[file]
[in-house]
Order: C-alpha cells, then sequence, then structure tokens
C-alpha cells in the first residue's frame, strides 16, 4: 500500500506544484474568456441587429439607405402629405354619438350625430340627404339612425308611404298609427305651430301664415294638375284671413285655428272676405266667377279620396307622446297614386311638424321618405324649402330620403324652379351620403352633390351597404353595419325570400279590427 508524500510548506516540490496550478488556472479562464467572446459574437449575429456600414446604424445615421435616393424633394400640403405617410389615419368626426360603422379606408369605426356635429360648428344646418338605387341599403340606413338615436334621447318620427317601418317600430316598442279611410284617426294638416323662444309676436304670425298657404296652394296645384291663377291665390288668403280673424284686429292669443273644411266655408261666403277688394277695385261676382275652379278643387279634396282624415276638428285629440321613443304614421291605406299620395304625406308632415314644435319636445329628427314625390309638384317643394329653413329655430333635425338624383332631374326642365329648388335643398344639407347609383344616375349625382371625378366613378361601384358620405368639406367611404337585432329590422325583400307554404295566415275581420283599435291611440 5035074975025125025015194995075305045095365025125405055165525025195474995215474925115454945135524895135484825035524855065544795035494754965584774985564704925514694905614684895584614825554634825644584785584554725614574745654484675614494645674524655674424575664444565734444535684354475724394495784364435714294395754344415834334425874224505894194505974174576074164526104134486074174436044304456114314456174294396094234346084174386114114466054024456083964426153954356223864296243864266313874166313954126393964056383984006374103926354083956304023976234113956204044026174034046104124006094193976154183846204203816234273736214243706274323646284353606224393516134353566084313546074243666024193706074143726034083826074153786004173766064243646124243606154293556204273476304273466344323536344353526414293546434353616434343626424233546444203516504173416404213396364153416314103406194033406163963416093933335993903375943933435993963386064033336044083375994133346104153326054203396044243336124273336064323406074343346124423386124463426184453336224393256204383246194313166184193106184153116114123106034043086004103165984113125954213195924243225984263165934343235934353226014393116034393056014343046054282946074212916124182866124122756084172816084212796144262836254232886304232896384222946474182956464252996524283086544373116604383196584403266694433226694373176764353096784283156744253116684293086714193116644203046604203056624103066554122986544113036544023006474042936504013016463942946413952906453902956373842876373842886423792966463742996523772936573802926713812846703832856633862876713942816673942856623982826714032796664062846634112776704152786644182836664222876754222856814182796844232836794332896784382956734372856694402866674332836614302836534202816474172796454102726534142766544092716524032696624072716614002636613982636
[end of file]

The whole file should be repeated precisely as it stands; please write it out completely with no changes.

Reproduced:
[in-house]
Order: C-alpha cells, then sequence, then structure tokens
C-alpha cells in the first residue's frame, strides 16, 4: 500500500506544484474568456441587429439607405402629405354619438350625430340627404339612425308611404298609427305651430301664415294638375284671413285655428272676405266667377279620396307622446297614386311638424321618405324649402330620403324652379351620403352633390351597404353595419325570400279590427 508524500510548506516540490496550478488556472479562464467572446459574437449575429456600414446604424445615421435616393424633394400640403405617410389615419368626426360603422379606408369605426356635429360648428344646418338605387341599403340606413338615436334621447318620427317601418317600430316598442279611410284617426294638416323662444309676436304670425298657404296652394296645384291663377291665390288668403280673424284686429292669443273644411266655408261666403277688394277695385261676382275652379278643387279634396282624415276638428285629440321613443304614421291605406299620395304625406308632415314644435319636445329628427314625390309638384317643394329653413329655430333635425338624383332631374326642365329648388335643398344639407347609383344616375349625382371625378366613378361601384358620405368639406367611404337585432329590422325583400307554404295566415275581420283599435291611440 5035074975025125025015194995075305045095365025125405055165525025195474995215474925115454945135524895135484825035524855065544795035494754965584774985564704925514694905614684895584614825554634825644584785584554725614574745654484675614494645674524655674424575664444565734444535684354475724394495784364435714294395754344415834334425874224505894194505974174576074164526104134486074174436044304456114314456174294396094234346084174386114114466054024456083964426153954356223864296243864266313874166313954126393964056383984006374103926354083956304023976234113956204044026174034046104124006094193976154183846204203816234273736214243706274323646284353606224393516134353566084313546074243666024193706074143726034083826074153786004173766064243646124243606154293556204273476304273466344323536344353526414293546434353616434343626424233546444203516504173416404213396364153416314103406194033406163963416093933335993903375943933435993963386064033336044083375994133346104153326054203396044243336124273336064323406074343346124423386124463426184453336224393256204383246194313166184193106184153116114123106034043086004103165984113125954213195924243225984263165934343235934353226014393116034393056014343046054282946074212916124182866124122756084172816084212796144262836254232886304232896384222946474182956464252996524283086544373116604383196584403266694433226694373176764353096784283156744253116684293086714193116644203046604203056624103066554122986544113036544023006474042936504013016463942946413952906453902956373842876373842886423792966463742996523772936573802926713812846703832856633862876713942816673942856623982826714032796664062846634112776704152786644182836664222876754222856814182796844232836794332896784382956734372856694402866674332836614302836534202816474172796454102726534142766544092716524032696624072716614002636613982636